Physician Stress – Fear of Transmission

Angie Szumlinski Health, Studies

A recent study on Physician Stress and COVID was performed at the Mayo Clinic in Minnesota, and identified physician stress during the COVID-19 pandemic was moderate overall, although it was considerably higher in certain organizations. A 4-item stress summary score incorporating overall stress, fear, mental health concerns, and work overload had reasonable internal consistency. Average stress summary scores varied between specialties and organizations. Feeling valued by one’s organization was strongly associated with lower stress summary scores, explaining 31% of the variance in stress summary scores at the organizational level.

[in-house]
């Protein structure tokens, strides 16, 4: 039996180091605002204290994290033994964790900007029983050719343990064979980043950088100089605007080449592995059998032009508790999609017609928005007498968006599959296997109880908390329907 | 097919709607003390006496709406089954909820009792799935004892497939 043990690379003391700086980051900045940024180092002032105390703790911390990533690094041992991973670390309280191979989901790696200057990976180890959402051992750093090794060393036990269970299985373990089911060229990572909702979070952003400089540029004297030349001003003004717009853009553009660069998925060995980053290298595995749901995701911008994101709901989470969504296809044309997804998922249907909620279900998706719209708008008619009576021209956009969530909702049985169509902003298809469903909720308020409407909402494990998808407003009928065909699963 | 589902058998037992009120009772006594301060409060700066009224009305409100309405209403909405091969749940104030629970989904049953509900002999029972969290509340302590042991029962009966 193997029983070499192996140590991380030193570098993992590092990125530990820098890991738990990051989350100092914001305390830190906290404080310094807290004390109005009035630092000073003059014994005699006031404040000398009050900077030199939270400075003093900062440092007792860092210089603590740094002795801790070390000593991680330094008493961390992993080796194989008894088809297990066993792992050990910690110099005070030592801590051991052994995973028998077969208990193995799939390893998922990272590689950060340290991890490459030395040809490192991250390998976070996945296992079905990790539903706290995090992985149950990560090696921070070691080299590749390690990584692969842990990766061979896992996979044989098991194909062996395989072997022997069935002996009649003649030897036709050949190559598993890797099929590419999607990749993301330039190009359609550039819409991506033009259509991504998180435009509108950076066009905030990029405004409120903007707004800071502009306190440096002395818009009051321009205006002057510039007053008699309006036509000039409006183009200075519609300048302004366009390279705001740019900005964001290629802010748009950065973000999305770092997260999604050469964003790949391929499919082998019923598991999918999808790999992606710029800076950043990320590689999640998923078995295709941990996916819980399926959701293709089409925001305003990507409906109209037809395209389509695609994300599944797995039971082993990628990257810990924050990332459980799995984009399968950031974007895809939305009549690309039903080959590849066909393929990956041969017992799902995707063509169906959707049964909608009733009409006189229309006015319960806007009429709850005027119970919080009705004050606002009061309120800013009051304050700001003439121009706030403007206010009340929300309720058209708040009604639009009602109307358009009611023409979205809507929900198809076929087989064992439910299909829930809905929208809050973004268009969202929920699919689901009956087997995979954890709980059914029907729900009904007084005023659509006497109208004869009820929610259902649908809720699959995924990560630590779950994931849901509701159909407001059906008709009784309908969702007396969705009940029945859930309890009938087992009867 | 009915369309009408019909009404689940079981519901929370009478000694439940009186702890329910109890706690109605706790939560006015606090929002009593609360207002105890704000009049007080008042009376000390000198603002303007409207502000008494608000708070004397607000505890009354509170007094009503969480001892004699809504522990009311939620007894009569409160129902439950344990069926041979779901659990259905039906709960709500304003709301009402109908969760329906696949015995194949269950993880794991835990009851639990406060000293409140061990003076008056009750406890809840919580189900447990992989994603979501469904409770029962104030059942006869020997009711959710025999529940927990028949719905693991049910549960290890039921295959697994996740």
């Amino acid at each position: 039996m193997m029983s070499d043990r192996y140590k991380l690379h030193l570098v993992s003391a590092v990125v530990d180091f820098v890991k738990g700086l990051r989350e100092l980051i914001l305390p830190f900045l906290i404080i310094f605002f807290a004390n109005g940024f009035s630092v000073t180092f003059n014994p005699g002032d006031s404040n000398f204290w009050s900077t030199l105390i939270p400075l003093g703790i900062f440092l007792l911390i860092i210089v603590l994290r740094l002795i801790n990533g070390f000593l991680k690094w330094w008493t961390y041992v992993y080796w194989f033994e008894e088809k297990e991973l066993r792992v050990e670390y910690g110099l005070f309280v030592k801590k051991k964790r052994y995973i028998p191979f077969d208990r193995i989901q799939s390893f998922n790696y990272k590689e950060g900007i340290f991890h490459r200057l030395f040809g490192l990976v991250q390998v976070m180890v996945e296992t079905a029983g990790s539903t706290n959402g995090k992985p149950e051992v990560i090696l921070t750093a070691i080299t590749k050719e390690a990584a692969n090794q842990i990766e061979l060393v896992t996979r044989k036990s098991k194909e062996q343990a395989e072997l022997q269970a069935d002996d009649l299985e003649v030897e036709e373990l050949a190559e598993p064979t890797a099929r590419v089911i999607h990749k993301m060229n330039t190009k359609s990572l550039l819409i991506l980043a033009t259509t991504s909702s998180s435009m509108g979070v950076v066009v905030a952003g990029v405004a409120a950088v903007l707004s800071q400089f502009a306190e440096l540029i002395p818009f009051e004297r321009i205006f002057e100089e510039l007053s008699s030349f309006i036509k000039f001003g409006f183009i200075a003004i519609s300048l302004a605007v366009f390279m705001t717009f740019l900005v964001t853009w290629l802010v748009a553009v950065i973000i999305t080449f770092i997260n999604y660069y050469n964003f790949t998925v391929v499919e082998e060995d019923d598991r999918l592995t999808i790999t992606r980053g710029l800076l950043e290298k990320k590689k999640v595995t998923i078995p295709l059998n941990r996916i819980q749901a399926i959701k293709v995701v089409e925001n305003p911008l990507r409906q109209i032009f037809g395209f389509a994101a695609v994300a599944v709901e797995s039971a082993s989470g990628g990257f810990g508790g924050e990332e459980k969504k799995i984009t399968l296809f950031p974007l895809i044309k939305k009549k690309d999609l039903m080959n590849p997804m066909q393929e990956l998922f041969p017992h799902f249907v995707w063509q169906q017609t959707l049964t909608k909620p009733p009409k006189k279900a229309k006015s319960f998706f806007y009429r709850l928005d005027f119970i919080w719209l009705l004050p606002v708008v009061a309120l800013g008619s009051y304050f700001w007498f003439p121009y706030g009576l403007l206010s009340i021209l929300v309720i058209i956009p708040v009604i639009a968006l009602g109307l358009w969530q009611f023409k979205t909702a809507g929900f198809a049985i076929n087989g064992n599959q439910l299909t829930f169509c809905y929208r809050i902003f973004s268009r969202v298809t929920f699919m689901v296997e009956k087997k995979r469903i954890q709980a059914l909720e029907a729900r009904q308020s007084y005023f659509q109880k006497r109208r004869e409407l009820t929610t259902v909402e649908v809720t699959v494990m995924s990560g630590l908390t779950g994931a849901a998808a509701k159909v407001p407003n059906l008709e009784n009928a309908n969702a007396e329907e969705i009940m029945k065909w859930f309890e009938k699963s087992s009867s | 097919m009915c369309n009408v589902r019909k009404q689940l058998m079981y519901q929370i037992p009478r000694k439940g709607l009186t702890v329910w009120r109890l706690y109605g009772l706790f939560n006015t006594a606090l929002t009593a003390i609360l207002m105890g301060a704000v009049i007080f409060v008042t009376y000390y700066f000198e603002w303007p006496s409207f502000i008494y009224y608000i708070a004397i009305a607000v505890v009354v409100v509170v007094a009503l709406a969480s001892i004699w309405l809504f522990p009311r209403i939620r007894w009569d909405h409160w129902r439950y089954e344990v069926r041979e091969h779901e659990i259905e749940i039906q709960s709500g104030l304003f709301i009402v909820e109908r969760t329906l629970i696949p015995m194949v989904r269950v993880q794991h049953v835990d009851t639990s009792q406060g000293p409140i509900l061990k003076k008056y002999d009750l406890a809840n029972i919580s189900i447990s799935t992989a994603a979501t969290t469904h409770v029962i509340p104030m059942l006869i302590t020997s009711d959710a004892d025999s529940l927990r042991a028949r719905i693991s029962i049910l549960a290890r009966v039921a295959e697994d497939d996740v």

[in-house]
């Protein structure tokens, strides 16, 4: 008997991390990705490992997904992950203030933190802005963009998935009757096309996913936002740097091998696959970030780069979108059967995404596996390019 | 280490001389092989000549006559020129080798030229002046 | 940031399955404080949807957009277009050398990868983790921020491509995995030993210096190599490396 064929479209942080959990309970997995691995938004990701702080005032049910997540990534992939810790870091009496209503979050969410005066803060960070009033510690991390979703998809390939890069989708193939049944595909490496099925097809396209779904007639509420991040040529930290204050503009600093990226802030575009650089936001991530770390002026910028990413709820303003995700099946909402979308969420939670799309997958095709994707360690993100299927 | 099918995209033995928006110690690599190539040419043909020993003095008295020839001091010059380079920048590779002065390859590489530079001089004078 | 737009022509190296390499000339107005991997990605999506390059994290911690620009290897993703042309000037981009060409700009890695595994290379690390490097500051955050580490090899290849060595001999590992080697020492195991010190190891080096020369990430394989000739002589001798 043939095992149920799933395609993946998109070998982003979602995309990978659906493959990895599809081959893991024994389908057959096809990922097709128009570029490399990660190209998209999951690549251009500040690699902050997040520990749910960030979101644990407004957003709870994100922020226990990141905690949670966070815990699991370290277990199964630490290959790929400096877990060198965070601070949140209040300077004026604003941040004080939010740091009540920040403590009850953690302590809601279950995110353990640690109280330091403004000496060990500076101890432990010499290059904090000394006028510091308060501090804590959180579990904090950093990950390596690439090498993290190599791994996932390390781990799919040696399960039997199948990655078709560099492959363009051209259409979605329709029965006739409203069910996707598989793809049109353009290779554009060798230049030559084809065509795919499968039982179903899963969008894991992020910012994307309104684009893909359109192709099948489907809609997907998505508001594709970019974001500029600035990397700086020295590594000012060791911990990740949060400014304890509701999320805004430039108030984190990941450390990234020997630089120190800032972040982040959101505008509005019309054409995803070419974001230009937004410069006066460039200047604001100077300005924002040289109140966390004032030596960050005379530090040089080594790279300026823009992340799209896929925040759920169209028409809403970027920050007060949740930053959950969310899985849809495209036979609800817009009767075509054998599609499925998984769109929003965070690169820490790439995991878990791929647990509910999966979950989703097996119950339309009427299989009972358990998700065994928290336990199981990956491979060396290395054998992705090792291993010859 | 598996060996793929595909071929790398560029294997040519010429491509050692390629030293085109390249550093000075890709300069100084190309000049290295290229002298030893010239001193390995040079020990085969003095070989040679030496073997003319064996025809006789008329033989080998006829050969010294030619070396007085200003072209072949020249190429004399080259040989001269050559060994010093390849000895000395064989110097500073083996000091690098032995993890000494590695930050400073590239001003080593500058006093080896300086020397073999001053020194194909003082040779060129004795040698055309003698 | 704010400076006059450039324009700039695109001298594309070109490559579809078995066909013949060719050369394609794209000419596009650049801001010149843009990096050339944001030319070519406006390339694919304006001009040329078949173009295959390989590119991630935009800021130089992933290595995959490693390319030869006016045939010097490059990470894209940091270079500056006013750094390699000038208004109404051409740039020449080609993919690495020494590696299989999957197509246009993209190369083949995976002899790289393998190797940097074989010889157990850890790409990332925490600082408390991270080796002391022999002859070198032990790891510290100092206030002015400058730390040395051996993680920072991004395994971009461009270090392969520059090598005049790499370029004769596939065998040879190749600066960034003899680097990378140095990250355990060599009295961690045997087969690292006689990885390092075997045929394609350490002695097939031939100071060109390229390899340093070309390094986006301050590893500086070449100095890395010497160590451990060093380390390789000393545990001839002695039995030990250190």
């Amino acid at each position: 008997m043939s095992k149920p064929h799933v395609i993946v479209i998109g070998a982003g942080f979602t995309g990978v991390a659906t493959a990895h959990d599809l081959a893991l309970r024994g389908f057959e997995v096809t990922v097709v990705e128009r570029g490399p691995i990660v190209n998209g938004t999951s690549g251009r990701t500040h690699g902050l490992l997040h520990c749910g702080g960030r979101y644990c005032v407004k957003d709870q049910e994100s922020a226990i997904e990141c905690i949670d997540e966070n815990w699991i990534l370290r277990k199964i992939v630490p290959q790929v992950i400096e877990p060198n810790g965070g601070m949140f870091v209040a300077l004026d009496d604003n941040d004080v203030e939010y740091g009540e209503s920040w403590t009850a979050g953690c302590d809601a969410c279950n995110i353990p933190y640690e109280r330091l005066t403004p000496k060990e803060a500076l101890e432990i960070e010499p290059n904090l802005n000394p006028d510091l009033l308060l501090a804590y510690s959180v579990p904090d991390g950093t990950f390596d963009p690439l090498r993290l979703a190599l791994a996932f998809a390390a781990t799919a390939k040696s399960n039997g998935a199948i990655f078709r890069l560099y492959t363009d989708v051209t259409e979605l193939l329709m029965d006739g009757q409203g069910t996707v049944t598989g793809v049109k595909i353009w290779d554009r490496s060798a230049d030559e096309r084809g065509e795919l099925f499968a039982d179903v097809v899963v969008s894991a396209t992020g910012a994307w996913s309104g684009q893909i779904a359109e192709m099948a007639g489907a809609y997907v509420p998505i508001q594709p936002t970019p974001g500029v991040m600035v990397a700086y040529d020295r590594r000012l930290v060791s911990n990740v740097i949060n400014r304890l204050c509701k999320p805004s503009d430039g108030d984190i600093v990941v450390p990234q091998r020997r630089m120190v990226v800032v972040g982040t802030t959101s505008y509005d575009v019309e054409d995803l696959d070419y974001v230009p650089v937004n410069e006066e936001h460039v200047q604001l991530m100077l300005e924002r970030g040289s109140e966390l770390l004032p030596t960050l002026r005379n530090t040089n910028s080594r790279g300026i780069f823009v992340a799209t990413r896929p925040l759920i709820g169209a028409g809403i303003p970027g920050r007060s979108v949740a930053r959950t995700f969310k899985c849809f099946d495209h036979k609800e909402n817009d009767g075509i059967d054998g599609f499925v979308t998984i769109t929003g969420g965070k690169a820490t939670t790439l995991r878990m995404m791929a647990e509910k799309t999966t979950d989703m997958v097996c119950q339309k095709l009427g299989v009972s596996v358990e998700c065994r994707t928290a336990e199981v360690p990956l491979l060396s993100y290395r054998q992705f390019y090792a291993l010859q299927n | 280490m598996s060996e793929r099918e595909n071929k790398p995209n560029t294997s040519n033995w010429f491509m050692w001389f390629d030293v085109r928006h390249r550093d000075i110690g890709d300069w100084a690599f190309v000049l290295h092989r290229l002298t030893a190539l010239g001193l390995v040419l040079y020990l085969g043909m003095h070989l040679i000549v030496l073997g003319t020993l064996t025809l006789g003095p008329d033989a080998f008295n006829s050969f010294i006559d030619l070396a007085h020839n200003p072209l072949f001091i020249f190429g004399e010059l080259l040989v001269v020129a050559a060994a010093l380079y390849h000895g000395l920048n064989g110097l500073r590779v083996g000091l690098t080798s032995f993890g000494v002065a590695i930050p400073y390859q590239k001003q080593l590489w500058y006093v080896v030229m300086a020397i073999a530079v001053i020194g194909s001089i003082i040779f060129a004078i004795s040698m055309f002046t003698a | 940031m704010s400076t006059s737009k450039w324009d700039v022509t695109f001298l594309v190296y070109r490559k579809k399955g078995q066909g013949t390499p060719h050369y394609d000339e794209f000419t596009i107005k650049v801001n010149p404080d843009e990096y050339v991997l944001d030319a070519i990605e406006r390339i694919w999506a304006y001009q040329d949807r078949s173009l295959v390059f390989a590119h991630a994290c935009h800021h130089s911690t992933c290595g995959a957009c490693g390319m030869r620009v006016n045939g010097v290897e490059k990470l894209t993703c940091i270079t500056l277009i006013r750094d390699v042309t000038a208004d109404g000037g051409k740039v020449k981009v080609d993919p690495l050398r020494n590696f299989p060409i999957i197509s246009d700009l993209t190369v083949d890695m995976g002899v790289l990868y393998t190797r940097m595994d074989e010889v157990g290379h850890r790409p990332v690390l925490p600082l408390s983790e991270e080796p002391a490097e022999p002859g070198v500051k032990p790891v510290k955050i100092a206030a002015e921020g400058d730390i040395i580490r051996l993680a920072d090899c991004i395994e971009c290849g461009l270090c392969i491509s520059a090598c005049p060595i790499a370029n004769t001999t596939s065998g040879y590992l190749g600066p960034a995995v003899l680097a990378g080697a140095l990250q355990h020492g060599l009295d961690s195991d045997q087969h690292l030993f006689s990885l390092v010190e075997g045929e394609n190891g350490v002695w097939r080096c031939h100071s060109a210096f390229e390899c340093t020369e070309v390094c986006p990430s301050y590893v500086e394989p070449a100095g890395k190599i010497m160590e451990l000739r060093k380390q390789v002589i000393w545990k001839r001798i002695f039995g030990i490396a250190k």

The majority of surveyed U.S. physicians are fearful of exposure or transmission. Stress is higher among certain groups (women, inpatient physicians, early- or mid-career clinicians, and those in frontline specialties), associated with perceived anxiety/depression and workload, and less when there is a sense of feeling valued by one’s organization.

Stress summary scores vary by organization and specialty. Being aware of one’s organizational stress may allow organizations to better understand the contributors to stress from COVID-related care. Knowing that 1,462 physicians (62%) were afraid of infection or transmission of the virus to loved ones suggests that focusing on addressing this issue has merit. Institutions should provide clear instructional guidelines to all health care workers about doffing procedures on return home from work to decrease both the risk of transmission and the anxiety that accompanies this risk. Have you addressed this practice with your team? Might be a good starting point, the pandemic may be waning, but our awareness of transmission concerns should not. Stay well, mask as appropriate and stay tuned!